The growing confusion around United Arab Emirates’ drug laws is causing concern amongst those wishing to travel to the UAE with prescription medications.
Many medications taken regularly in other countries fall into the ‘Class A Psychotropics’ classification in the UAE. For medications in this category the advice is clear in the Ministry of Health ‘guidelines for the carrying of personal medicines with travelers into the United Arab Emirates’, they are that: “The traveler should have in his/her possession the documents (in Arabic or English.)
- i. A valid medical prescription, if the original of the prescription is retained in the pharmacy that dispensed the preparation, the traveler should keep an attested copy of the prescription.
- ii. Authenticated certificate and/or permit, from the health authority of the country of departure, confirming his/her legal authority to possess, for personal use, medical preparations mentioned therein.
- iii. Amount of medicines carrying of by any travelers should not be exceeded for a period of 30 days of treatment.”
However, this is exactly what Perry Coppins, who recently appeared in the international press had done. He was carrying medicines into the UAE which fall into the Class ‘A’ categopry. In this case, Mr Coppins was arrested because a customs official objected to the amount of medications Perry was carrying.
Perry finally made it back to the UK this week, but only after an international campaign by Detained in Dubai persuaded UAE authorities to intervene and dismiss the case.
The degrading treatment and suffering faced by Mr Coppins, who was deprived of prescription medication he had been taking for 21 years (causing major physical and mental withdrawal) has prompted worried travelers to contact Detained in Dubai for advice about specific drugs.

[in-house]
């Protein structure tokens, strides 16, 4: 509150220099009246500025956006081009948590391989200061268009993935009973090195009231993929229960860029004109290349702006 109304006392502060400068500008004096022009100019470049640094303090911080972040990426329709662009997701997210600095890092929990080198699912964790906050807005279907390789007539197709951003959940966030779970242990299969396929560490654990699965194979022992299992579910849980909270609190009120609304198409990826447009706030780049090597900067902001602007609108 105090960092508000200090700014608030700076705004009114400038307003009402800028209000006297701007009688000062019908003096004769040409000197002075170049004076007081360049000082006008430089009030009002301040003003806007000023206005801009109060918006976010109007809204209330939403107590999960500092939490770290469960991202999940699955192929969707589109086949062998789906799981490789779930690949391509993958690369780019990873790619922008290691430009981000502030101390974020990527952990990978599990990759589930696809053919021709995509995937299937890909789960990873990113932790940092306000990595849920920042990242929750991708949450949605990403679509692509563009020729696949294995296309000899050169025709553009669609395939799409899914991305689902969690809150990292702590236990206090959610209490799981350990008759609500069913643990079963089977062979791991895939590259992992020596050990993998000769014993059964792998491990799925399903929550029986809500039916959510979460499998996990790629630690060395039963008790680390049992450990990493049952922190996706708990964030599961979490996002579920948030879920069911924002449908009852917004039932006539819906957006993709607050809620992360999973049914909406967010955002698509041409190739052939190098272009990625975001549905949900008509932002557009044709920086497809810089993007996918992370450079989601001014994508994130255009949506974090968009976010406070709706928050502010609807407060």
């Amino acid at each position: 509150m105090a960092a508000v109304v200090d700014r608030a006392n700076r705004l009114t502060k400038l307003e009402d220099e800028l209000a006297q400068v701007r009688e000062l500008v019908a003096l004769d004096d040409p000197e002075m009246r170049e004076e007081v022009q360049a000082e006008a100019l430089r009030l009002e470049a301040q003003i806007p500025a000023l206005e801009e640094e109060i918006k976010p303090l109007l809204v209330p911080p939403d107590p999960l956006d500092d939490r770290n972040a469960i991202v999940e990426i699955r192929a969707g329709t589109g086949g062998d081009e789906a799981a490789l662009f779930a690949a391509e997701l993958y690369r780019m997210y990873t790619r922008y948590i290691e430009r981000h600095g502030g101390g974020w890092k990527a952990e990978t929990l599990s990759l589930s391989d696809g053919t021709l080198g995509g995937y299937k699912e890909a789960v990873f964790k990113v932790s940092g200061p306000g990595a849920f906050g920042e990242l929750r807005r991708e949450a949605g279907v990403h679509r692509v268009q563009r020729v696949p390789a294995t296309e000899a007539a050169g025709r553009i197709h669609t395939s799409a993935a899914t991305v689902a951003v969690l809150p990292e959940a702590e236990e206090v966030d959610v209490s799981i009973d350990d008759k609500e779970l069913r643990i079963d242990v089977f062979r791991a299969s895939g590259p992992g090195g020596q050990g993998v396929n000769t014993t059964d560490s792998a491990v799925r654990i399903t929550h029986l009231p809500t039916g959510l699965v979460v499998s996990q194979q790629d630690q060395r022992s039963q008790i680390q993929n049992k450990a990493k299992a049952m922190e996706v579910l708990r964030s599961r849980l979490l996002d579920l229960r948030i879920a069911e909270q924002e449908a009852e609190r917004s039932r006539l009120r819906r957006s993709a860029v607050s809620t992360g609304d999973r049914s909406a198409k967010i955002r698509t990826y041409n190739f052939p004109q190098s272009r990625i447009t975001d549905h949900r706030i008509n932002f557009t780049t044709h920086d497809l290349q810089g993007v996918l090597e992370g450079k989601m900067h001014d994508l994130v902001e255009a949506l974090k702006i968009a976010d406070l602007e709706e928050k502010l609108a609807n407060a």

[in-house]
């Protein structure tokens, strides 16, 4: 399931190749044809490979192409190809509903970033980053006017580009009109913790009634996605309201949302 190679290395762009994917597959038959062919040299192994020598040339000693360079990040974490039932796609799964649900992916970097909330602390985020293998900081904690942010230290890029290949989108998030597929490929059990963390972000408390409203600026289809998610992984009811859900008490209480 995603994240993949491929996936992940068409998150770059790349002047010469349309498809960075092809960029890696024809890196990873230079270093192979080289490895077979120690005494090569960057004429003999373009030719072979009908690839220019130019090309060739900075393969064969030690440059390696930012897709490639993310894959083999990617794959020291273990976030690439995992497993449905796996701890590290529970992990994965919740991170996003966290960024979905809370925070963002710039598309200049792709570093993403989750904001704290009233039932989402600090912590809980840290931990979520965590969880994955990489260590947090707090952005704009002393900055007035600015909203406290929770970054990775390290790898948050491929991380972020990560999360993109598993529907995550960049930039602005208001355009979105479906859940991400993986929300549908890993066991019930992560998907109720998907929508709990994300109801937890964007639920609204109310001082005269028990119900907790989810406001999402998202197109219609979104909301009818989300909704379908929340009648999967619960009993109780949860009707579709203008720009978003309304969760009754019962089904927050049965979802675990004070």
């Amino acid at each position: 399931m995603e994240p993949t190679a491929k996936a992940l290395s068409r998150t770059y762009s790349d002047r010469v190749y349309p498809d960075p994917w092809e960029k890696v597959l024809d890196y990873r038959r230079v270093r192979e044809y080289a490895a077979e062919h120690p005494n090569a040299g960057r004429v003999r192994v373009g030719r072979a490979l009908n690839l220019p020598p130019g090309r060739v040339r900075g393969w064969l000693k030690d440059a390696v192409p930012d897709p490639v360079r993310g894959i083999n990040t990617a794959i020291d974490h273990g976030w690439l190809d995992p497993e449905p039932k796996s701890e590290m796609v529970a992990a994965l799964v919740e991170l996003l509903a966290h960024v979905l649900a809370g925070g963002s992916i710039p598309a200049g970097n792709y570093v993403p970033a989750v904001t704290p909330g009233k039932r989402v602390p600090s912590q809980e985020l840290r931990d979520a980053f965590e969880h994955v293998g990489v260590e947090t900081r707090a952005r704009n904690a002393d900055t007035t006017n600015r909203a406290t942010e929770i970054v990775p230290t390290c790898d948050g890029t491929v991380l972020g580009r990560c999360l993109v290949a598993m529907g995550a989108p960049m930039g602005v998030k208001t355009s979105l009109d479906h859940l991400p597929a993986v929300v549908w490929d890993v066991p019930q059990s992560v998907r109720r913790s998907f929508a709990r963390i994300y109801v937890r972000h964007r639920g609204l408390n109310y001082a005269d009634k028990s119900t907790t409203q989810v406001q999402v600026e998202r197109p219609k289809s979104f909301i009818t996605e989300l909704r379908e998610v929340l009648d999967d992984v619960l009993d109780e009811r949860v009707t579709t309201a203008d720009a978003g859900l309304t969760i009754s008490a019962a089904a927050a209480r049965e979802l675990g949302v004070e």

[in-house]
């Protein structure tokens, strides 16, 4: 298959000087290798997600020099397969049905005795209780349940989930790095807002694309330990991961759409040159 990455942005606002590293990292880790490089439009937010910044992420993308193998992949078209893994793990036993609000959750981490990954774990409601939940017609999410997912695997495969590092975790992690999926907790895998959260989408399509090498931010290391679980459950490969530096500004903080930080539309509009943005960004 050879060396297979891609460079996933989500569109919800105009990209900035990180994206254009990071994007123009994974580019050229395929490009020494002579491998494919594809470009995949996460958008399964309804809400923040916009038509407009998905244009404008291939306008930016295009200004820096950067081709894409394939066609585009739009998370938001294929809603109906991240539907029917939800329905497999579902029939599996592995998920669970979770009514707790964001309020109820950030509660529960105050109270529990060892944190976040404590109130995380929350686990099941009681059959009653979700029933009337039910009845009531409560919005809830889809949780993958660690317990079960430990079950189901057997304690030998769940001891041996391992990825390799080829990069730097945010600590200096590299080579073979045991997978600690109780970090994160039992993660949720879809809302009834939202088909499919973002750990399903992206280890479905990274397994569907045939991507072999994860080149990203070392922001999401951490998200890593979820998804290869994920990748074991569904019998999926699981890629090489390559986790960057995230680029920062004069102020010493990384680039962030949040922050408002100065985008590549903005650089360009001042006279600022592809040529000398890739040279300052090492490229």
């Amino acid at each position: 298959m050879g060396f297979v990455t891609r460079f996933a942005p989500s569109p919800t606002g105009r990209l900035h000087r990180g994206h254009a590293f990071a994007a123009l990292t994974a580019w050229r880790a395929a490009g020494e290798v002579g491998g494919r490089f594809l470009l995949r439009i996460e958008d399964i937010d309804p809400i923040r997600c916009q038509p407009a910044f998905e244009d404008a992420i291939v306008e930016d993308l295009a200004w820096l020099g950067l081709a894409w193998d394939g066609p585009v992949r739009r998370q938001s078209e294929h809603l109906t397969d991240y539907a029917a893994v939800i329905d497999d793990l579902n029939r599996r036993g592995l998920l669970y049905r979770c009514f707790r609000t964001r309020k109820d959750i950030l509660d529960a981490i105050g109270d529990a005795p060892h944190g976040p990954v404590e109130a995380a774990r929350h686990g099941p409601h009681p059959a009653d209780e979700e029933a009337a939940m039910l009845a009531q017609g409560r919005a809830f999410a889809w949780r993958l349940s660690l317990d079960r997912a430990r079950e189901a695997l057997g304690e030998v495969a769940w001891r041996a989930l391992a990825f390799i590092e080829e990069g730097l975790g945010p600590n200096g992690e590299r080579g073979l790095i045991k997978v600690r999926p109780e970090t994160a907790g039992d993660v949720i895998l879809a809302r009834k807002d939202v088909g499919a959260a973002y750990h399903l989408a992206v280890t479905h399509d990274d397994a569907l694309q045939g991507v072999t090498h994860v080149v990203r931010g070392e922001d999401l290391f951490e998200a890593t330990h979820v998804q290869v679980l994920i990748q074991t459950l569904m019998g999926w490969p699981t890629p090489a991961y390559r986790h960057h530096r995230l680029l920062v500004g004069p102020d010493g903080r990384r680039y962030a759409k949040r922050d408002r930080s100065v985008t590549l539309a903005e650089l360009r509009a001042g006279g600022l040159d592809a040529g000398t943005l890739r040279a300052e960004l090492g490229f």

The advice on the UAE Ministry of Health website states, ”if you have an enquiry email this department.” So, the Detained in Dubai team emailed four times to different email addresses to request clarification on permissible medicines. As there was no reply, they sent additional messages to the government agency’s Facebook inboxes. All of this went unanswered and calls to phone numbers listed online found that the numbers are no longer in service.
Connor Clemments was arrested in the UAE for traces of medical marijuana found in his blood tests. He had been using an extract called Sativex, which had he been taking legally in the UK to control anxiety before traveling to the UAE. Sativex doesn’t appear in any of the banned substances lists for the UAE, nor did Connor possess the medicine, except in his bloodstream.
One woman contacted Detained in Dubai after reading about Perry and Connor and said that her own prescription medication fell under the UAE’s Class A Psychotropics list. She was planning a trip to Dubai, and wanted to ensure her safety. In an attempt to get the information, Detained in Dubai called the UAE Embassy in London directly.
Disconcertingly, embassy staff said they are also waiting for updated advice from UAE Ministry of Health too.
When questioned directly about specific drugs they repeated the website’s advice, i.e. to bring along a prescription to avoid any legal issues. When it was pointed out to them that this is what Mr Coppins had done, the line went silent. They don’t have further advice currently, we were told.
Radha Stirling, CEO of Detained in Dubai, asks “How can travellers feel safe transiting to or through Dubai International Airport, without official advice necessary to prevent arrest?
“The UAE needs to get its advice up to date immediately to prevent more arrests and make access to advice as easy as possible. Our researchers have tried every available route to make contact without success. We expect it is the same for the general public. ”